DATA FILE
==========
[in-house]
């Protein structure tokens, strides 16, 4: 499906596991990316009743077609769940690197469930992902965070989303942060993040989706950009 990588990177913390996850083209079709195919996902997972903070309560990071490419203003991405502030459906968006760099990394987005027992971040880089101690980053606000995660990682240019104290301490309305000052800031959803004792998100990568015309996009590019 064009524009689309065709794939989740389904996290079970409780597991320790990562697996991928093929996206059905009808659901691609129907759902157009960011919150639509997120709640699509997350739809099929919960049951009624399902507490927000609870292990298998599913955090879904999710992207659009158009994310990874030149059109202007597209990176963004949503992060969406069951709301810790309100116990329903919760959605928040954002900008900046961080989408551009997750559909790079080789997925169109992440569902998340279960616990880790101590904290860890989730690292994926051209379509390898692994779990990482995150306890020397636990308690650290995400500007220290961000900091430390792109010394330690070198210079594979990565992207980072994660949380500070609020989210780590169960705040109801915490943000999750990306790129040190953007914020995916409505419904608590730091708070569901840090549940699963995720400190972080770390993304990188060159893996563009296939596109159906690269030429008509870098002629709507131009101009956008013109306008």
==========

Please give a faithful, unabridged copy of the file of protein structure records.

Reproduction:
[in-house]
């Protein structure tokens, strides 16, 4: 499906596991990316009743077609769940690197469930992902965070989303942060993040989706950009 990588990177913390996850083209079709195919996902997972903070309560990071490419203003991405502030459906968006760099990394987005027992971040880089101690980053606000995660990682240019104290301490309305000052800031959803004792998100990568015309996009590019 064009524009689309065709794939989740389904996290079970409780597991320790990562697996991928093929996206059905009808659901691609129907759902157009960011919150639509997120709640699509997350739809099929919960049951009624399902507490927000609870292990298998599913955090879904999710992207659009158009994310990874030149059109202007597209990176963004949503992060969406069951709301810790309100116990329903919760959605928040954002900008900046961080989408551009997750559909790079080789997925169109992440569902998340279960616990880790101590904290860890989730690292994926051209379509390898692994779990990482995150306890020397636990308690650290995400500007220290961000900091430390792109010394330690070198210079594979990565992207980072994660949380500070609020989210780590169960705040109801915490943000999750990306790129040190953007914020995916409505419904608590730091708070569901840090549940699963995720400190972080770390993304990188060159893996563009296939596109159906690269030429008509870098002629709507131009101009956008013109306008």